Oh, basic recipes but I think what
they did is they went through cookbooks and looked for sausage
recipes and stuff you can get at the—I mean at the bookstores
and stuff and then they worked them out into they—they ended
up making a lot of good products from basic recipes. The basic
recipe is salt, pepper, a little garlic pepper, crushed red, and
then you get that and you throw a little Italian—to make
Italian [sausage] you would throw fennel in there. And then if
you want throw some sage for breakfast sausage or just have that,
and they’d set up and make smoked sausage. And then if you
want hot, you would add cayenne pepper, you know, but it’s
more to that—to it than that. You just add different flavors
to get different seasonings.
And so they opened this place, Creole
Country, in 1979?
The recipes that your mom had,
she wrote them down and those survived the hurricane [Katrina]?
Oh, we still have them and they’re
in my—I know them all now, you know so—but we still
have copies of them, and that’s still the heartbeat of the
company because that’s the basic sausage recipes.
Well how would you say your sausages
are different from other people’s sausages?
Well we use good quality meat, and
we don’t use any cereals, no soy, no byproducts. Every piece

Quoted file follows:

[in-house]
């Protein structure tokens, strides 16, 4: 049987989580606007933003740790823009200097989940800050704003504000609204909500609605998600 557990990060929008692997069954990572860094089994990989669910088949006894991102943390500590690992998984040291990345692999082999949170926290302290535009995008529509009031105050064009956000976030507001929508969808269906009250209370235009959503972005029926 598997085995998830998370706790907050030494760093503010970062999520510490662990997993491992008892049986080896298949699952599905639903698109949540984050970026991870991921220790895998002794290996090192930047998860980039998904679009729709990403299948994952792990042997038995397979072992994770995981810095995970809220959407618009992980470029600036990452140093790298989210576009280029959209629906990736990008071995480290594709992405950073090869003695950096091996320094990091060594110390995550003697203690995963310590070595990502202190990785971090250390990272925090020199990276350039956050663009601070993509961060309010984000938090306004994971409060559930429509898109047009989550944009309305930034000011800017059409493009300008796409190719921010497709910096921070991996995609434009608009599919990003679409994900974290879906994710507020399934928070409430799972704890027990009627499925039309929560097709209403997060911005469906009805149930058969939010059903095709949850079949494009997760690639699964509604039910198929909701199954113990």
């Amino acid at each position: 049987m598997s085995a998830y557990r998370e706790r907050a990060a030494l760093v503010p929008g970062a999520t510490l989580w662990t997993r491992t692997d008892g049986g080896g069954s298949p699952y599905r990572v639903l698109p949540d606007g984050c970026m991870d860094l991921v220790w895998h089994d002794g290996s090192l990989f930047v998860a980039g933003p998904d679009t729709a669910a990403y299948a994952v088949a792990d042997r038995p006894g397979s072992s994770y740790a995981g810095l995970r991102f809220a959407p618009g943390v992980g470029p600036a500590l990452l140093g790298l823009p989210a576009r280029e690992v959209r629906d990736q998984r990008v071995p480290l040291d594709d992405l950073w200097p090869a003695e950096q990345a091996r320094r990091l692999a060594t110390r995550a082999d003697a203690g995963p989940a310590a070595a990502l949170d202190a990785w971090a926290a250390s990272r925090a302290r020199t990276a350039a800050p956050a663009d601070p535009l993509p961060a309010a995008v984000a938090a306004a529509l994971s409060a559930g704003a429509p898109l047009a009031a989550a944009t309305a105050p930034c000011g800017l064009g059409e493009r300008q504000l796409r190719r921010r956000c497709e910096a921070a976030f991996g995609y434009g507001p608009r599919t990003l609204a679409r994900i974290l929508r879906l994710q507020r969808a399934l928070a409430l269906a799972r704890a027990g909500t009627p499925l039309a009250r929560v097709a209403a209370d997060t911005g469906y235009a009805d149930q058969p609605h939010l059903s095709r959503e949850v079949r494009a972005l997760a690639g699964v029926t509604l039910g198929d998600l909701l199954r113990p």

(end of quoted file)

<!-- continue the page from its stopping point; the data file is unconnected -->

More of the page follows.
of meat that comes in here—every day I get fresh meat in,
and it’s never been frozen. And every piece of meat that
I use is mostly used up by the end of the week, and it’s
all properly cooked and packed and stored properly and mostly
sold. By the next week it’s probably all eaten. So it’s
never going to be more than a few days old, if you buy it…But
every grocery store we sell
to is usually buying about twice a week, and by the end of the
week we’re already stocking them up with fresh stuff. So
I don’t over-stock.
So what’s the ratio of selling
to the grocery stores and to restaurants; is it about equal or
do you sell to more restaurants?
We’ve only got like six grocery
stores…I only go high-end grocery stores, which people don’t
mind, and they like the flavor, and they’re familiar with
the product. I’d say restaurants, those are my main business.